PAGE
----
Medical tourism, an industry that had been growing year by year, was one of the hardest-hit sectors during the pandemic. The Ministry of Health and Welfare revealed on April 24 that in 2019 almost half a million medical tourists received treatment in Korea. Due to the pandemic, the number dropped significantly to just 145,842 in 2021.
Nonetheless, the industry is coming back to life thanks to the nation’s reputation as a cultural and technological powerhouse and its successful response to the pandemic. Last year 248,110 medical tourists from 192 countries underwent treatment in Korea, a rise of around 70 percent.
Korea’s management of the pandemic was praised worldwide; its success was attributed to extensive testing, advanced technology, transparency and a vigilant population. This reputation, coupled with the waning of the pandemic and the growing global influence of hallyu (the Korea wave), has helped the medical tourism industry get back on its feet.
According to Medical Tourism Korea, an arm of the Korean Tourism Organization, “The biggest merit of Korean medical tours is the convergence of medicine and IT.”
“The quality of transplants, robotic surgeries and endoscopic operations at general hospitals in Korea is at the highest level among medical tourist destinations. In particular, Korea's cancer survival rate boasts a world-class standard: more than double the OECD average. In addition, our medical treatments and services are more affordable than in other advanced countries, even though the technologies used are the same. Wellness tourist attractions and other infrastructure related to medical tourism is also well established here,” said Mrs. Nam, a representative of the Medical Tourism Information Center.
Patients from the United States and China accounted for a third of last year’s visitors while Japanese and Thai patients made up 8.8 and 8.2 percent of the total, respectively. One in four of the visitors underwent care through integrated internal medicine while plastic surgery accounted for 15.8 percent and dermatology 12.3 percent, according to the ministry. Other major fields include obstetrics and gynecology, orthopedics and traditional Korean medicine.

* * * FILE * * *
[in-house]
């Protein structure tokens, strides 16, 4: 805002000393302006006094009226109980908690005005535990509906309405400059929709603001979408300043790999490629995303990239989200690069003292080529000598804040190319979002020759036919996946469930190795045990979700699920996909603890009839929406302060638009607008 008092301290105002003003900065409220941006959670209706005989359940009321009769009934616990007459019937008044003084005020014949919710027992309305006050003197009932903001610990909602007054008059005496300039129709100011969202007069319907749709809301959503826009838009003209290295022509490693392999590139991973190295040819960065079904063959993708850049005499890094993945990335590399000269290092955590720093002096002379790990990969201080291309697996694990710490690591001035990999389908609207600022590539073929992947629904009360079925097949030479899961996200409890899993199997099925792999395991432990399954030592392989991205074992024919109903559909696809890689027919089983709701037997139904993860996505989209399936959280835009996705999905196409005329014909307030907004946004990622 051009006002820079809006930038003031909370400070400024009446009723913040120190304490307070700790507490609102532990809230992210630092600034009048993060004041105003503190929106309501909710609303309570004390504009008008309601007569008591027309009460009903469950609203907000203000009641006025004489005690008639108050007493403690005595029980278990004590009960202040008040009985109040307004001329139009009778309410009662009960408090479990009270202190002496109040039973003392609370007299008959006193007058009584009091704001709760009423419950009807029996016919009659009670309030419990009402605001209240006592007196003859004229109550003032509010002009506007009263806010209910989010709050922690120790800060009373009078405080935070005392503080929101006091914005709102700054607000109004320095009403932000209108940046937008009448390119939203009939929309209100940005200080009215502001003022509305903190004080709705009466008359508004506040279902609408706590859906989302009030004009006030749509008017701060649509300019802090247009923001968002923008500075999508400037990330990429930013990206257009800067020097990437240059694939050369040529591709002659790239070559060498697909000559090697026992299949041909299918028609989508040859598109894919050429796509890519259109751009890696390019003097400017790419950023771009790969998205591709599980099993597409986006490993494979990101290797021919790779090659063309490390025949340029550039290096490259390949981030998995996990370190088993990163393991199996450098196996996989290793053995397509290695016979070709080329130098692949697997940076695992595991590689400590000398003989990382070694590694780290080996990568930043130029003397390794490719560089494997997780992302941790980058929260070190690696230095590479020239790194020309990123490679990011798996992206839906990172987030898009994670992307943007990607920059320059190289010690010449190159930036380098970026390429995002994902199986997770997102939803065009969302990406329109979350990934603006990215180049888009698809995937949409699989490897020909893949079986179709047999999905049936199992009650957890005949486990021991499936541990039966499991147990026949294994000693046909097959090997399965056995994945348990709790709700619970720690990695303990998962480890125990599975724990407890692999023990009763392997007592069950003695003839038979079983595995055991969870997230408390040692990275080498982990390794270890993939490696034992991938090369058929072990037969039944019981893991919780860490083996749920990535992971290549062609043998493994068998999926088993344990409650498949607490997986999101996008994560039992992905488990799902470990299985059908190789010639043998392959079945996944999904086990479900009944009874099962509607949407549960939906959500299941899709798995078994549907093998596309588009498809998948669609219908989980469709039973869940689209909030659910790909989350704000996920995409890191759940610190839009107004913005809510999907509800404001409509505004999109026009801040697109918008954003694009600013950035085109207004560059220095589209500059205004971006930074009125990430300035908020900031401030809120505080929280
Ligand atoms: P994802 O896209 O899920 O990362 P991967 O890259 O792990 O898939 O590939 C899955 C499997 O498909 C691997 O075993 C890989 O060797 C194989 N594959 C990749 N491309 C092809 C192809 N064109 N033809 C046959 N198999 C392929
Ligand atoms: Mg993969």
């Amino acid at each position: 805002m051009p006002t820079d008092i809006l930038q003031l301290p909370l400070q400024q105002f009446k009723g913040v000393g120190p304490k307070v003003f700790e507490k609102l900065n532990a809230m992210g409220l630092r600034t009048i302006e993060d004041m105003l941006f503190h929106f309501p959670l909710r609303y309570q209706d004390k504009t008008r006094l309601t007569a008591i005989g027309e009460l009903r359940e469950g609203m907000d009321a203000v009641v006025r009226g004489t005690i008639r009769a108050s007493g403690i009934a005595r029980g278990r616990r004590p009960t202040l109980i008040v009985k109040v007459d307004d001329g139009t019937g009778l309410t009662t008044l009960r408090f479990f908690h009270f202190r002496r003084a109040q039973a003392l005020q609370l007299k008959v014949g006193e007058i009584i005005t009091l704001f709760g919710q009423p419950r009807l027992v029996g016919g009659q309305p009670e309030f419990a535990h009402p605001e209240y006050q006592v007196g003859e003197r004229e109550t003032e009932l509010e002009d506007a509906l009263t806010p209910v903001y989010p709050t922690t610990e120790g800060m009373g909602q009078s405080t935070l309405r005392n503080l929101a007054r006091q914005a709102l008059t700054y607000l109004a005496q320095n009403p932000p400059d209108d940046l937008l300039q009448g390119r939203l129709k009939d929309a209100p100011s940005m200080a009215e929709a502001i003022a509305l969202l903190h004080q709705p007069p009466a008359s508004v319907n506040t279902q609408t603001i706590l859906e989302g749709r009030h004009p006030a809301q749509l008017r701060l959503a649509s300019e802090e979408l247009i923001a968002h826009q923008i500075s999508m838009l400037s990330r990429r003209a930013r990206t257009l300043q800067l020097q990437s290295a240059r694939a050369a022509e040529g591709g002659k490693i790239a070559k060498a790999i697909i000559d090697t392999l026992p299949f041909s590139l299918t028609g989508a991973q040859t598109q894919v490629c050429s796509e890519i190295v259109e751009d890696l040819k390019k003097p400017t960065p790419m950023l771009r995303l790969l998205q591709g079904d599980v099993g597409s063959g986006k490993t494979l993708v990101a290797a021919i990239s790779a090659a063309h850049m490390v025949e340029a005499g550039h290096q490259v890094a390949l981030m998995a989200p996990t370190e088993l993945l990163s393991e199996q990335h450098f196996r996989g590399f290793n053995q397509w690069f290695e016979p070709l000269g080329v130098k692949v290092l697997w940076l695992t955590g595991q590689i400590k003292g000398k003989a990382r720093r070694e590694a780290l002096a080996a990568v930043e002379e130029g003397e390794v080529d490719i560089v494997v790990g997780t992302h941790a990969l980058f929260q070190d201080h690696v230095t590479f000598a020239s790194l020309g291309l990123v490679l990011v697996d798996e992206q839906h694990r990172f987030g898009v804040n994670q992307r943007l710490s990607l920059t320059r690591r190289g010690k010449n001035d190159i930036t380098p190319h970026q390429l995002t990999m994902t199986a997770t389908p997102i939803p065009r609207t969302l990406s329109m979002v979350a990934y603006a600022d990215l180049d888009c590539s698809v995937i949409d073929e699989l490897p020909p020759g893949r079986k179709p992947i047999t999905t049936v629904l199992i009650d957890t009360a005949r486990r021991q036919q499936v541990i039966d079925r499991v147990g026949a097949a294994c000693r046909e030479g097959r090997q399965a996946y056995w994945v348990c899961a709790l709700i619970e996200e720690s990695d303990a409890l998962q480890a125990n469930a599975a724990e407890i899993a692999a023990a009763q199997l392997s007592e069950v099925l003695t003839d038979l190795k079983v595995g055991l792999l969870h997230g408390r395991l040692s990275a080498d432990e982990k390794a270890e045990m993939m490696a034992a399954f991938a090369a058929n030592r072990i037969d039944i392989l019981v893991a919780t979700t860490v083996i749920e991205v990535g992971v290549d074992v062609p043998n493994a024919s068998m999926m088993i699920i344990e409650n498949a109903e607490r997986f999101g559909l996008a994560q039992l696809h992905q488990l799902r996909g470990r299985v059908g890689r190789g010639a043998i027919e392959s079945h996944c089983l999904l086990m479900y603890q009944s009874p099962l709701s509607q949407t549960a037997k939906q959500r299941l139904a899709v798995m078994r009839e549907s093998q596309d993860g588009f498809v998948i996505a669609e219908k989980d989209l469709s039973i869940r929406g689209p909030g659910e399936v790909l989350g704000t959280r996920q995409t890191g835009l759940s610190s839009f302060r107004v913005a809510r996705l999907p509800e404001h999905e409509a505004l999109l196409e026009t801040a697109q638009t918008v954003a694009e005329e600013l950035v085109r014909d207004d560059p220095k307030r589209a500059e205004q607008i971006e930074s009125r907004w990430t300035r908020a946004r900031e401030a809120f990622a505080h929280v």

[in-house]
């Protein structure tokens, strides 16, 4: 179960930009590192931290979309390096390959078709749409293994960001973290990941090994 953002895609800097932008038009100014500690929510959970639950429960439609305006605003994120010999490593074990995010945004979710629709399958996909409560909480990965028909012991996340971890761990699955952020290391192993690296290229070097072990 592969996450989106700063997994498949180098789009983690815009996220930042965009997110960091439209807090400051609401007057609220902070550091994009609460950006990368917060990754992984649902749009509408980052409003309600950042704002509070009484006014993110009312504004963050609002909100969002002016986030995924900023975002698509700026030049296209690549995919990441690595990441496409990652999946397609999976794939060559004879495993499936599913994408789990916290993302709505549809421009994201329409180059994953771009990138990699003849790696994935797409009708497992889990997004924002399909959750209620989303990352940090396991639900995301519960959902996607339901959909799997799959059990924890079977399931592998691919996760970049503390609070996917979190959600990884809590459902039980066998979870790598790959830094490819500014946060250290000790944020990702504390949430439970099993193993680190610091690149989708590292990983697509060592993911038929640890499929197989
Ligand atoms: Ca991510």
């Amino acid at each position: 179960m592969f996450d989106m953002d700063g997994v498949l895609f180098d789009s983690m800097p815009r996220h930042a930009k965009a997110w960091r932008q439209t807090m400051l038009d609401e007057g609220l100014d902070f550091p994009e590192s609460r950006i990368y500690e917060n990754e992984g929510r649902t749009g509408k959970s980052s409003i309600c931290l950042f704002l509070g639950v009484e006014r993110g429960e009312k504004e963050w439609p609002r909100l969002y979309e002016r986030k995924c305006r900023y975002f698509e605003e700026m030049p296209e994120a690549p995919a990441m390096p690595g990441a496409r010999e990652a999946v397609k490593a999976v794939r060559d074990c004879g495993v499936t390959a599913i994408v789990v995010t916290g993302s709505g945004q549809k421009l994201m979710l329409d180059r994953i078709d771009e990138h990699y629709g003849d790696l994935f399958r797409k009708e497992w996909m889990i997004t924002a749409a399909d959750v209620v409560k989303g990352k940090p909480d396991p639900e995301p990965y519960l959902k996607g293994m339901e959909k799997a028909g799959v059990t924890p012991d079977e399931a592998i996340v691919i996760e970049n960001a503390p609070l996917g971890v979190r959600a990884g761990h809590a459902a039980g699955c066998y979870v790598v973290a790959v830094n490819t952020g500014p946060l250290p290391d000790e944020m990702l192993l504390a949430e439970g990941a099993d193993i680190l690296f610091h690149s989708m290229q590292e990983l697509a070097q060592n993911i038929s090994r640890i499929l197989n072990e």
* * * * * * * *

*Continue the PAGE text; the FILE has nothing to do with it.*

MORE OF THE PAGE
Kateryna Vynogradenko, manager and medical coordinator of Gangnam-based medical tourism operator, Medictel, confirmed that the industry has rebounded. “In May 2022, the Korean government introduced the K-ETA system and allowed people who had not received a vaccination to enter. After that, the number of visits to Korea by patients who could not come during the pandemic began to increase significantly,” she said.
Unique to the Peninsula’s medical tourism experience are the traditional Korean health, wellness and medicinal offerings of organizations such as the Seoul K-Medi Center in the northeast of Seoul. With traditional hanok features incorporated into its architecture, the multipurpose health and culture complex lies in the heart of Yangnyeongsi Market, a 250,000 square meter traditional medicine district of more than 1,000 clinics, pharmacies and vendors – a health hub and cultural gem.
Wellness tourism is on the rise with growth projected at 21 percent annually, according to the Global Wellness Institute. The Ministry of Culture, Sports and Tourism has been promoting and investing in the sector in line with President Yoon Suk Yeol’s 110 national tasks, one of which is developing wellness tourism.
For the majority of medical tourists, Seoul is the destination of choice. It possesses more than 1,700 medical centers that cater to international patients; provides convenient access to specialist services, traditional experiences, shopping and entertainment; and is just an hour from Incheon International Airport.
Seoul National University Hospital, the nation’s leading public health institute provides services in English, Chinese, Mongolian and Spanish. The hospital's international healthcare center treats more than 30,000 patients from over 80 countries annually and has a history stretching back to the Joseon era.
“Medical care in South Korea is efficient, affordable and highly advanced,” said Vynogradenko. However, medical expenses in Korea have risen by 150 percent since the pandemic, driven up by global inflation and the increased demand for medical services from foreign patients, according to Vynogradenko.
In 2009, Korean medical institutes were officially allowed to accept foreign patients. In that year, 60,201 foreign patients were provided healthcare here.